Maniac Monday: Using Technology in the Classroom, an eMINTS program
photo by D’Arcy Norman www.flickr.com
Okay, so it’s Maniac Monday, and I’m finally posting that interview for you about using technology in the classroom (a third-grade classroom) and an eMINTS program. If you aren’t familiar with eMINTS, then you will want to check out the link. In a nutshell, simplified terms, an eMINTS classroom uses technology and real world problem solving to enhance student learning. This is usually done with providing several computers for students (such as one computer for every two or three students), a SMART Board for the classroom, and hours upon hours of teacher training. The eMINTS program may look different in different schools, according to the amount of funding received. Here is an interview with Melissa Kirchoff, who teaches in the Francis Howell School district, in St. Charles County, MO:
Margo: Thank you, Melissa, for joining us today. I tried to explain what eMINTS means, but I know you can do a much better job! So, what does it mean to teach in an eMINTS classroom?
Melissa: The eMINTS philosphy revolves around using authentic, real world problem solving situations. It is inquiry based. So my role in the classroom has changed. I think of myself more as a facilitator or coach than a teacher. I help the kids to become curious about topics in our curriculum, form questions and interests, and then guide them in their research towards the answers. An eMINTS classroom becomes a true learning community. We all learn from each other and help each other out when needed. We are learning to be lifelong learners.
Margo: That sounds AWESOME! I love that eMINTS causes a classroom to become a true learning community. It sounds like teachers, even without the technology, could benefit from this type of training. What are two useful ways that your students use computers and the Internet to meet curriculum objectives?
Melissa: Hmmmm . . . two useful ways. There are so many useful ways we use the technology it is hard to narrow it down to just two. The Internet gives us an unlimited amount of information on every topic imaginable at our fingertips. So we can use it for research on whatever we are studying. I try to bookmark acceptable websites at a variety of reading levels to meet the needs of all the students. The Internet also connects us with experts all over the world that we can chat with. The Internet also gives students an authentic reason to write–they publish work online and use ePALS to email a penpal, a classmate, or me. The computer is also used by students to prepare presentations that can be shared with the class or school about what we have learned.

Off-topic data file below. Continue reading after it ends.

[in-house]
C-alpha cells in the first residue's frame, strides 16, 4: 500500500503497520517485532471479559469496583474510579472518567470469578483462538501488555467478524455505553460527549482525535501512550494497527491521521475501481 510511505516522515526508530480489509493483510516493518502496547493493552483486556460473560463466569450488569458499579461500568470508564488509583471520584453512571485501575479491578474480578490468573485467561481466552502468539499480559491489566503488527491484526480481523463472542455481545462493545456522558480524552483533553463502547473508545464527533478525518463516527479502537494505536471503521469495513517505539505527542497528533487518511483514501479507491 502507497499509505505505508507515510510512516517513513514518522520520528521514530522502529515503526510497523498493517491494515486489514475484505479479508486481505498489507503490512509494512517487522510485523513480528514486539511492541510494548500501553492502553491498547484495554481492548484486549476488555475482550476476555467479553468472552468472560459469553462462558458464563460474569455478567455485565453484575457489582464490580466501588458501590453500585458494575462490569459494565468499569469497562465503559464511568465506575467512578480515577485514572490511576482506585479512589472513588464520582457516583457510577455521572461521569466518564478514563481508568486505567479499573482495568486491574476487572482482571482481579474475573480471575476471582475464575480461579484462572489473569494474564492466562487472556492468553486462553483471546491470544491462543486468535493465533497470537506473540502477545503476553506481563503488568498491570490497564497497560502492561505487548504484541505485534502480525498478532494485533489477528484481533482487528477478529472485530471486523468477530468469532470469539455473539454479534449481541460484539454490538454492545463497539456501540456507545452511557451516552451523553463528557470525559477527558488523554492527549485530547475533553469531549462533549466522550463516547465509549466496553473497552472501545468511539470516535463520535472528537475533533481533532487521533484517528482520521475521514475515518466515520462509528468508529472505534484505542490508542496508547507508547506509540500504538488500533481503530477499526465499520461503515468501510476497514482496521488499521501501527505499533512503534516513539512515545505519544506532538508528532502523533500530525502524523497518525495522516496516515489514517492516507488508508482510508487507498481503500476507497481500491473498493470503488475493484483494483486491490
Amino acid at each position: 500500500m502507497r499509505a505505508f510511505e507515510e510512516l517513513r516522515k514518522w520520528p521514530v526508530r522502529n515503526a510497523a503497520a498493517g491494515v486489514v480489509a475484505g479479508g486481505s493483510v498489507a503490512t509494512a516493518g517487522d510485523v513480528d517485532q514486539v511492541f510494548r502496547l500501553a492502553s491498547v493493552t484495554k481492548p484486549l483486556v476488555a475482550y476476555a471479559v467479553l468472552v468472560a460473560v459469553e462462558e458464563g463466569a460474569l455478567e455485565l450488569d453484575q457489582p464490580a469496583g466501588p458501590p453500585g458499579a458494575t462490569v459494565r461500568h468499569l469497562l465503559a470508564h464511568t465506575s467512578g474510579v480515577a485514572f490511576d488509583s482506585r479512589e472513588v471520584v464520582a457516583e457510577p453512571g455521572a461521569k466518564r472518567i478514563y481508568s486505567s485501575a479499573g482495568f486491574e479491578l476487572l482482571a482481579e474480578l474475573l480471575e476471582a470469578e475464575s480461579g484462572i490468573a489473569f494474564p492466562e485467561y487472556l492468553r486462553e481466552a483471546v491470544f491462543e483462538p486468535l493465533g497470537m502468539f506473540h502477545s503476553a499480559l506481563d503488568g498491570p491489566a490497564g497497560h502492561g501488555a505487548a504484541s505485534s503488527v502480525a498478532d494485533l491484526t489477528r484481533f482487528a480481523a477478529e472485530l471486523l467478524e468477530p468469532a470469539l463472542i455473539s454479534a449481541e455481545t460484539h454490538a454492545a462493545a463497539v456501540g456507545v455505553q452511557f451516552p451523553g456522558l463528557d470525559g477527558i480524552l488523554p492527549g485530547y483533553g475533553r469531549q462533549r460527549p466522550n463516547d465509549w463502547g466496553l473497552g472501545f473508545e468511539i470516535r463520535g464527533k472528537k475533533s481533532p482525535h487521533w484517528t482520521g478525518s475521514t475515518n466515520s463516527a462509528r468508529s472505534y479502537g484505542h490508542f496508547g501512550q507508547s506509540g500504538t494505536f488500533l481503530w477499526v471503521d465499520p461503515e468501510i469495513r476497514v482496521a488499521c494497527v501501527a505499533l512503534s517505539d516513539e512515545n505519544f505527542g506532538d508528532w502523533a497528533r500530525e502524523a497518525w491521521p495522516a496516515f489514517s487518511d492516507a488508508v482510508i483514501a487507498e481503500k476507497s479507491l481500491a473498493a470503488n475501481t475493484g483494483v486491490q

Margo: I am out of touch! I never heard about ePALS until you and I started discussing this topic. Just briefly glancing through the website, it is amazing. So, let’s switch to parents now. As a teacher, how do you use technology to communicate with parents?
Melissa: I communicate with parents a lot through email. But, I also have a class website that keeps parents informed about what is going on at school. I also post reading logs, sample book reports, and other forms that we use frequently on the website so parents/students can access them at home if needed.
Margo: Great ideas that all teachers can use, whether or not that they have a lot of technology at their fingertips. And using technology in the classroom and with parents saves some trees! What are two ways teachers can use a website, blog, Twitter, or wikis with students to enhance their educational experience?
Melissa: The use of websites, blogs, Twitter, or wikis enhances students’ learning experiences by helping them to connect school and home and by giving students an audience for their writings, thoughts, ideas, etc. I have really been amazed by the number of students who will go home each day and get on the computer to continue learning about something we started at school that day. The next morning, they will come in to school and tell about what they discovered or share new questions that they came up with because of what they learned. They are still excited about it the next day! Unfortunately, many districts are tightening up their Internet security making it difficult to use many of these tools in the classroom.
Margo: Yes, we had a discussion about that very topic of school districts having to increase Internet security on another Maniac Monday post with Leigh Brockway, who teaches in La Puente, CA. It is too bad that people who abuse the system are making it difficult for teachers to teach the way they want to. But to end on a happy note, I am so glad to hear that your students are so excited about learning. That is terrific! Thanks again, Melissa, for taking the time to share a little bit about your classroom with us today.